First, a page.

Archaeologists are mounting a campaign against two new cable TV shows that they say encourage and glamorize looting of American archaeological sites.
On 20 March, Spike TV will premiere a new show called American Digger, while a show called Diggers on the National Geographic Channel made its debut 28 February. Both shows "promote and glorify the looting and destruction of archaeological sites," Society for American Archaeology (SAA) President William F. Limp wrote in a message posted earlier this week to the SAA listserv.
The premise of American Digger, which is being hosted by a former professional wrestler, was laid out in a recent announcement by Spike TV. A team of "diggers" will "scour target-rich areas, such as battlefields and historic sites, in hopes of striking it rich by unearthing and selling rare pieces of American history." Similar locales are featured in National Geographic's Diggers. In the second episode, set in South Carolina, Revolutionary War and War of 1812 buttons, bullets, and coins were recovered at a former plantation.
After viewing the first two episodes of Diggers, Iowa's State archaeologist John Doershuk posted a review to the American Cultural Resources Association listserv, in which he lamented: "The most damaging thing, I think, about this show is that no effort was made to document where anything came from or discussion of associations—each discovered item was handled piece-meal."
"It was ironic that they [the show's on-air diggers] are destroying the entire basis of what they're interested in," Doershuk told Science Insider by phone. "These are non-renewable sources. There's only so many of them from these time periods."
The archaeological community is trying to make its views known. In addition to Facebook petitions, professional societies such as SAA have sent letters of condemnation to Spike TV and National Geographic. (Copies of the SAA letters are on its Web site.) Limp said Tuesday on the SAA listserv that Spike TV had not yet responded to its concerns. He wrote that National Geographic indicated that it would place a disclaimer into its show that affirms there are laws in place protecting archaeological and historic sites.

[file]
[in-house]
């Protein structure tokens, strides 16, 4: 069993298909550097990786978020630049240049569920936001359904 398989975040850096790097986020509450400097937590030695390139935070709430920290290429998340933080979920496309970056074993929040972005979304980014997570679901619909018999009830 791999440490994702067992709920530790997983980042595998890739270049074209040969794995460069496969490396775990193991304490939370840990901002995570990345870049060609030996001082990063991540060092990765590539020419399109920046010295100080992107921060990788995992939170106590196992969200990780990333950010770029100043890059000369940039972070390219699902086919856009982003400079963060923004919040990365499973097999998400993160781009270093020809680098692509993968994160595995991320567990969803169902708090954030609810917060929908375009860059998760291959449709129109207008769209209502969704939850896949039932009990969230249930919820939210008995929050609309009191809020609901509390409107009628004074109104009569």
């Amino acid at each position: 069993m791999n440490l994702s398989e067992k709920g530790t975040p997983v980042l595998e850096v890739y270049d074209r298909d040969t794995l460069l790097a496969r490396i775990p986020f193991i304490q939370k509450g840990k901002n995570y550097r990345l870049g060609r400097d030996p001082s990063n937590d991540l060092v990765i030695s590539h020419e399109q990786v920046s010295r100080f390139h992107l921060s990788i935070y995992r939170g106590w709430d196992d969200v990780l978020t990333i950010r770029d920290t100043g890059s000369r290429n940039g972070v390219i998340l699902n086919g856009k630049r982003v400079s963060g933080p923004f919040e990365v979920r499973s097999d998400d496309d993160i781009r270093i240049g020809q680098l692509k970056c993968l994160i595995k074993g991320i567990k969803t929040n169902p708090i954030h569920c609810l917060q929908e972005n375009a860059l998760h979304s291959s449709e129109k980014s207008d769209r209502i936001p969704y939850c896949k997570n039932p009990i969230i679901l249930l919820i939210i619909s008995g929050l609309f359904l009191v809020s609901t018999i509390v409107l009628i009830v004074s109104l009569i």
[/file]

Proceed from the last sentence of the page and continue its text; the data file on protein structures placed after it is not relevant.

Despite the treasure-hunting theme of both shows, neither appears to be violating federal and state regulations against unlawful obtainment of antiquities. The on-air fortune seekers are not venturing into National Parks or other federal lands, but dig on private property. If property owners sign off, then it is legal--landowners can do whatever they choose with artifacts found on their land. That's the argument Shana Tepper, spokesperson for Spike TV, made to ScienceInsider. "Our show is shot on private property," she said. "They're getting artifacts that are otherwise rotting in the ground."
But archaeologists remain concerned. "These programs encourage looting," University of Colorado, Boulder, archaeologist Steve Lekson wrote in an e-mail to ScienceInsider. National Geographic's imprimatur also rankles some. "Its reputation as a credible scientific and educational institution" effectively "normalizes" the looting aspect of its show, says Washington State University archaeologist William Lipe.
Lekson bemoans the yawning gap between the scientific approach to archaeology and the popular notion that the discipline is basically organized treasure hunting. In the United States, that perception dates back to the late 1800s and early 1900s, when museums sponsored field expeditions to dig up Native American ruins. That ethos quickly gave way to the modern science of archaeology, which developed a set of ethics and practices that shunned its exploitative roots. But popular culture clings to the treasure hunting mythos.
"Two hundred years ago, archaeology was a treasure hunt—finding fabulous things for museum collections," says Lekson. "But we learned long ago that archaeological sites were really books to be read, pages of history. We can learn a great deal about pasts we would otherwise never know, by studying sites themselves and artifacts (simple or spectacular) in their original contexts at sites. When treasure hunters loot sites, ripping artifacts out of the ground, we lose any chance of understanding context—what was with what, its date, how it was used, what it can tell us about history—all so somebody can have a trinket on their mantelpiece."[>